Haldun Taner’s artistic side can be explained in several aspects. A short story and play writer, a man of culture, a newspaper columnist and a teacher… He was a teacher whose stories and plays have been translated into different languages, and his plays staged overseas, a man who introduced Turkish theatre and literature to the world in international meetings, an author who has encouraged his readers to learn and think while reading his columns in newspapers and magazines which set off from current situations into boundless cultural thoughts, a pioneer who taught theatre as a subject at university for the first time, an author who wrote the first Turkish epic play Keşanlı Ali Destanı and established the first cabaret. Haldun Taner was an author, a man of culture and a teacher.
With respect to his personal characteristics; he had autographed his newly published book for me with these words. ‘Being an author does not always coincide with being human. I suppose my humble efforts have played a part in your choice to prefer me as a spouse.’
Haldun Taner was an author whose artistic character and value coincided with human values and thus, the more his readers had the chance to know him, their admiration for him grew. Born into a well-established Istanbul family, Taner lost his father at the age of five. His father Ahmet Selahattin Bey, the Dean of the Faculty of Law at Istanbul University and a law professor in the international arena wrote feauture articles in newspapers defending the legal authority of the Turkish independence and spoke at liberty rallies. All his services accounted for him being known as one of the pioneers of the Treaty of Lausanne, however, he did not survive to see his homeland free. Haldun Taner started his primary education at Galatasaray High School with the opportunities the government had given him and later, with his own means, went to study at the Heidelberg University in Germany. In his own words, Taner explains his fortune and the opportunities society provided him in his essay titled ‘Sonbaharda Kavak Yelleri’:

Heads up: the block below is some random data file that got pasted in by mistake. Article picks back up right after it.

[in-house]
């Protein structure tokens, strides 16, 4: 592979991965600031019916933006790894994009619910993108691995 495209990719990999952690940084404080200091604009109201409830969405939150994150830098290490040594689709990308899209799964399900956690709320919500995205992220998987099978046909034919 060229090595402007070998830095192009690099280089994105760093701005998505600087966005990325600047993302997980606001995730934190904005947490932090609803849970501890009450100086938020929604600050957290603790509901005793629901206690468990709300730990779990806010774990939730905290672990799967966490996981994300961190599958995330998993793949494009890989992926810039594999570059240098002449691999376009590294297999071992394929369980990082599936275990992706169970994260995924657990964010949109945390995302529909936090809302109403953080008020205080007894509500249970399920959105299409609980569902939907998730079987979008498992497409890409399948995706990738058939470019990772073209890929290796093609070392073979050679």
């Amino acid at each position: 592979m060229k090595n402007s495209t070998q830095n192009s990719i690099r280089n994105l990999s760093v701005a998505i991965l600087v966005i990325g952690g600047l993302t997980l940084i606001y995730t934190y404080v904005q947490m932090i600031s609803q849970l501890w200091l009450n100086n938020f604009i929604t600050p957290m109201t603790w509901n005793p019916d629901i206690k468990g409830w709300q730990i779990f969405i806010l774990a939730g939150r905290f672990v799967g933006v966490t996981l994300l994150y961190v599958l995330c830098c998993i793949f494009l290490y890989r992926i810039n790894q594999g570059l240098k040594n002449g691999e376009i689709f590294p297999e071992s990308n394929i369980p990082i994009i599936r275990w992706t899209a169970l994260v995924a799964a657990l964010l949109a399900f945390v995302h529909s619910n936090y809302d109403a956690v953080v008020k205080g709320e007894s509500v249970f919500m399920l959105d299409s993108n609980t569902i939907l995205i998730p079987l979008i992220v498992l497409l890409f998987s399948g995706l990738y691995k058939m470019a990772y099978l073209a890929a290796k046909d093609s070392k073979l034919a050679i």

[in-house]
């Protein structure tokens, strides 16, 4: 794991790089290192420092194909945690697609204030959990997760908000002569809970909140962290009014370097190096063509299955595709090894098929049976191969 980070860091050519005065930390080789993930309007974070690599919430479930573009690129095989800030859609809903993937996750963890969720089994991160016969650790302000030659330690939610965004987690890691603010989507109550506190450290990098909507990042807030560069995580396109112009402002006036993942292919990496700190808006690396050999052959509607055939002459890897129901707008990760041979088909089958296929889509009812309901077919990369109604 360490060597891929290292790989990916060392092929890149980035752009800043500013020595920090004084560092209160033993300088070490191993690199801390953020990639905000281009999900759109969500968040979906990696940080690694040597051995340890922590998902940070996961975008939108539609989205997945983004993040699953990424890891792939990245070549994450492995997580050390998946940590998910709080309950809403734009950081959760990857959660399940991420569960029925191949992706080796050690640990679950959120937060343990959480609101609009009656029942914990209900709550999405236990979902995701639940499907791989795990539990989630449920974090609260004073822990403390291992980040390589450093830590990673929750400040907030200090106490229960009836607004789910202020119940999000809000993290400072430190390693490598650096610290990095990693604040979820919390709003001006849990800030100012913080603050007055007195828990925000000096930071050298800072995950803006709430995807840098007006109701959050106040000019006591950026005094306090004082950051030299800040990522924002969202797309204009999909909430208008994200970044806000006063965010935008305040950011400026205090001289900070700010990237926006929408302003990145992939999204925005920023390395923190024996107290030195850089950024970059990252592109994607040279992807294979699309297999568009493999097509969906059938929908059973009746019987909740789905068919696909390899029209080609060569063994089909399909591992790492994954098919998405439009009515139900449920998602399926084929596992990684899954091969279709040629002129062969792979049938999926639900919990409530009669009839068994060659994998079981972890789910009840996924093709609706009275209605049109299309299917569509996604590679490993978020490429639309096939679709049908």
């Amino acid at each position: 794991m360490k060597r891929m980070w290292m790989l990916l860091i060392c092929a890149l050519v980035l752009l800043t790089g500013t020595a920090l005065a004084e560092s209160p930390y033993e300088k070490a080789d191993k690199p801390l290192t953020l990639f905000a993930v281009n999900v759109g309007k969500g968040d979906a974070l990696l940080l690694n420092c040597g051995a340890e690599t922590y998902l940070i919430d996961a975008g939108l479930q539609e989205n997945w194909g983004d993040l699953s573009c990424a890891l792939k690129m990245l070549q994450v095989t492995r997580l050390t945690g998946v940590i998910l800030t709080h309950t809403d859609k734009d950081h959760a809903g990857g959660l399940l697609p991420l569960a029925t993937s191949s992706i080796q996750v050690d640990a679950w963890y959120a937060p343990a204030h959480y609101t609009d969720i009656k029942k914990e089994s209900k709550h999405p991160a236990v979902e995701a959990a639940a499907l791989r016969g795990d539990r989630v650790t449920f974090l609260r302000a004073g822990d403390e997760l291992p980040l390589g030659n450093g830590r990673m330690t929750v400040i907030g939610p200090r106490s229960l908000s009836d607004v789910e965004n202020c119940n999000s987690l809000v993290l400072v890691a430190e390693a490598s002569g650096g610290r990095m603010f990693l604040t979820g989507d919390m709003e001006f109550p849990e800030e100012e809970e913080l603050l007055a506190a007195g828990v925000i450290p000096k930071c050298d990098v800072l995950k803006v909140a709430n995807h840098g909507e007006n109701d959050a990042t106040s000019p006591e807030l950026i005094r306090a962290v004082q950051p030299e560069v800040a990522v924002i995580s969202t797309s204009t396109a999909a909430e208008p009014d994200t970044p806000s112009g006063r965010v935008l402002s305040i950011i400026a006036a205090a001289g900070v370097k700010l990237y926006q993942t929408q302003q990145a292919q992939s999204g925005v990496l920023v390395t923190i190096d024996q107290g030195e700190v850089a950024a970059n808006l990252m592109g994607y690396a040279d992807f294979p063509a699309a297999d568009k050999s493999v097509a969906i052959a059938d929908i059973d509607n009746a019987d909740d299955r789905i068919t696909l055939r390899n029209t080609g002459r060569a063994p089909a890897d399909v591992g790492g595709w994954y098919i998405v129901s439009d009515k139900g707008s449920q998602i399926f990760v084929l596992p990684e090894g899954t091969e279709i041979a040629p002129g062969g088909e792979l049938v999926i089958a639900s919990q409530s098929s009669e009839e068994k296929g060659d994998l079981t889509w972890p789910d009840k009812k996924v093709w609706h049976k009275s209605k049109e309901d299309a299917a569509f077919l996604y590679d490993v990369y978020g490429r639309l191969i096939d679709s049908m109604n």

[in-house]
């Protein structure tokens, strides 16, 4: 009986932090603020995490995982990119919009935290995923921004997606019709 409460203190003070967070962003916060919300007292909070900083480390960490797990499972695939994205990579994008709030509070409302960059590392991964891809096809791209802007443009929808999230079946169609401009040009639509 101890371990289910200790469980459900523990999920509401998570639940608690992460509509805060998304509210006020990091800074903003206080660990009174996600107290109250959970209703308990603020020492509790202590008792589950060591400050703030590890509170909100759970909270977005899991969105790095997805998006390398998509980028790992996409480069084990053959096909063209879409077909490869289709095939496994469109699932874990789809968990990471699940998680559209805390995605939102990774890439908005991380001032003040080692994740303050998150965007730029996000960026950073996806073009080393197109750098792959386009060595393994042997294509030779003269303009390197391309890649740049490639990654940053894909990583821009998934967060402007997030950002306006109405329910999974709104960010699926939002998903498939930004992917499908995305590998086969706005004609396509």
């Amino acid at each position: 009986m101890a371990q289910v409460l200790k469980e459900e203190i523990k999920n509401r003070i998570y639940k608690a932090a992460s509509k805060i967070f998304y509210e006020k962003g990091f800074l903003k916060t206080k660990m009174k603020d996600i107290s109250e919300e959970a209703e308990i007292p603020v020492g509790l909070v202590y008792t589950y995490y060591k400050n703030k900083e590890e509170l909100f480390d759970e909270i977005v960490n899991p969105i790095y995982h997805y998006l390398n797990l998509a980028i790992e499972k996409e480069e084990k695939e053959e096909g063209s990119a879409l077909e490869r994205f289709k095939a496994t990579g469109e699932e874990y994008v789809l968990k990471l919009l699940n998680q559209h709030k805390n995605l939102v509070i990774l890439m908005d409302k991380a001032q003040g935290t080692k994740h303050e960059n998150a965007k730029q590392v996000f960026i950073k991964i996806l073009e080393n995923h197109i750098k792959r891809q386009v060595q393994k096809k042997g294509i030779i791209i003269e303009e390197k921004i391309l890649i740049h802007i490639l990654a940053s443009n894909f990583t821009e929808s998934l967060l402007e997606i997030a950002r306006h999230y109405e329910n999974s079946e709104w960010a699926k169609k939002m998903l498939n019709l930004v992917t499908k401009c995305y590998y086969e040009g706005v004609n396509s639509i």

‘…Yes. To work all the way till the end. To work as hard as a bee in order to pay back for being brought up in this nation’s best schools. To delay resting till after death… To resist like those tiny poplar tree leaves falling from its branches. And when the time comes, to fall down quietly without any form of resistance. By leaving one´s spot for the new ones to blossom in future springs…’
All of the positive attributes that formed his character included elements of courtesy, politeness, and delicacy. All of these were gained from the environments he grew up in as well as from birth yet when combined with his sharp wit and deep culture, a rich personality arose.
One of the characteristics that affected me was his loyalty. He would never forget anything, evaluating everything that was positive and when the time came he would reward it. He brought many people that he knew well and cared for, under the light in his book ‘Ölürse Ten Ölür, Canlar Ölesi Değil’.
He was a master in his social relationships as well. No matter who it was across him, he would respect him firstly because he was an individual, the politeness and grace in his attitude would never decline. Even in the most confusing situations he would identify himself with the person across him, and swiftly understand why he would behave in such manner and create an understanding environment. This would give the person trust and reassure him that Taner was a safe harbour. I believe this contributed to him recieving many letters from his readers. Yet, even in this understanding environment that he would create, he would never disclose his critical attitude or deviate from his character. His manner of approach was always outstanding. He always knew how to act, sometimes he was a graceful ballroom man, sometimes a worldly-wise Istanbul gentleman, sometimes an artist with a bohemian style, sometimes a down to earth man of the people, a highbrow, intellectual speaker and sometimes a disagreeable debater. However, at the common ground of all of this was his heart full of love. In his circle of friends, he was a humorist and a teasing man of happy disposition.
Many articles that were written after his death discussed his tolerance. Yet, he was never tolerant towards bigotry, lack of appreciation, oppression and disrespect. He always took up a position with freedom to think and create.
All of these characteristics that I witnessed very closely, also helped him gain admiration abroad. When ‘Keşanlı Ali’ was staged in Berlin and Hamburg, the frontpage of a newspaper in Berlin read ‘Grand Seigneur Aus Istanbul’ under Haldun Taner’s photo meaning ‘A gentleman from Istanbul’.
In a letter he wrote to me he had said that love was an act and responsibility. My life with him taught me what this actually meant. The love he gave me secured me even in his absence. When people heard about his death, I heard many stories about him. When I put all of these stories together, I saw how he bonded with people close and far. His untimely death saddened the whole country. A letter I recieved from one of our friends in Germany said, ‘Do you know the Halleys Commet passed the earth twice. The first was in 1915 when Haldun Bey was born, the second is this year, before his death’. In 1986 the Halleys Commet was actually very close to the world, and a Turkish group entered the Eurovision contest with the song ‘Halley’.
When I think of all of this, I remember his words: ‘Every person is unique. Every death in single.’ However, it may be possible that only one of them from amongst the rest, like all the deceased, occasionally comes close to the earth from far above and enlightens us. Why not… Isn’t life itself an illusion?